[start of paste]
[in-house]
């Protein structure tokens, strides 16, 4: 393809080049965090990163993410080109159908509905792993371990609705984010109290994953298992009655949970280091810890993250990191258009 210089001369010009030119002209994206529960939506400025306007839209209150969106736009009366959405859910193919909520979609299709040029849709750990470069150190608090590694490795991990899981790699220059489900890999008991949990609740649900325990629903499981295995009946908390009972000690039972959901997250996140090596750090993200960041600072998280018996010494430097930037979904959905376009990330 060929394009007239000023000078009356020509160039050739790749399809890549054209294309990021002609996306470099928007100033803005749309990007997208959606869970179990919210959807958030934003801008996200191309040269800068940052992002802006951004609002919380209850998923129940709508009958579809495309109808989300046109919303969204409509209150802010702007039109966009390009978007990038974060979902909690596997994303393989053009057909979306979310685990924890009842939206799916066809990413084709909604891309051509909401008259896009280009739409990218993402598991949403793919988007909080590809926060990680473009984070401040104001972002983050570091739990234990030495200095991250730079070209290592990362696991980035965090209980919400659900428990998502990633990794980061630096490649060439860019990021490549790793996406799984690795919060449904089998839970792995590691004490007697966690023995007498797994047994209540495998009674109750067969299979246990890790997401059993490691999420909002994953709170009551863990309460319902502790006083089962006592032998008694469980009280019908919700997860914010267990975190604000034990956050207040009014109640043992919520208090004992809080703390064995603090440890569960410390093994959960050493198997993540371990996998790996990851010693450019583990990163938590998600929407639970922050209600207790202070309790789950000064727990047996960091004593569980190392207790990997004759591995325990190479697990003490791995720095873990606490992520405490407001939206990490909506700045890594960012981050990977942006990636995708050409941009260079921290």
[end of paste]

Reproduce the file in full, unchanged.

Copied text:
[in-house]
């Protein structure tokens, strides 16, 4: 393809080049965090990163993410080109159908509905792993371990609705984010109290994953298992009655949970280091810890993250990191258009 210089001369010009030119002209994206529960939506400025306007839209209150969106736009009366959405859910193919909520979609299709040029849709750990470069150190608090590694490795991990899981790699220059489900890999008991949990609740649900325990629903499981295995009946908390009972000690039972959901997250996140090596750090993200960041600072998280018996010494430097930037979904959905376009990330 060929394009007239000023000078009356020509160039050739790749399809890549054209294309990021002609996306470099928007100033803005749309990007997208959606869970179990919210959807958030934003801008996200191309040269800068940052992002802006951004609002919380209850998923129940709508009958579809495309109808989300046109919303969204409509209150802010702007039109966009390009978007990038974060979902909690596997994303393989053009057909979306979310685990924890009842939206799916066809990413084709909604891309051509909401008259896009280009739409990218993402598991949403793919988007909080590809926060990680473009984070401040104001972002983050570091739990234990030495200095991250730079070209290592990362696991980035965090209980919400659900428990998502990633990794980061630096490649060439860019990021490549790793996406799984690795919060449904089998839970792995590691004490007697966690023995007498797994047994209540495998009674109750067969299979246990890790997401059993490691999420909002994953709170009551863990309460319902502790006083089962006592032998008694469980009280019908919700997860914010267990975190604000034990956050207040009014109640043992919520208090004992809080703390064995603090440890569960410390093994959960050493198997993540371990996998790996990851010693450019583990990163938590998600929407639970922050209600207790202070309790789950000064727990047996960091004593569980190392207790990997004759591995325990190479697990003490791995720095873990606490992520405490407001939206990490909506700045890594960012981050990977942006990636995708050409941009260079921290």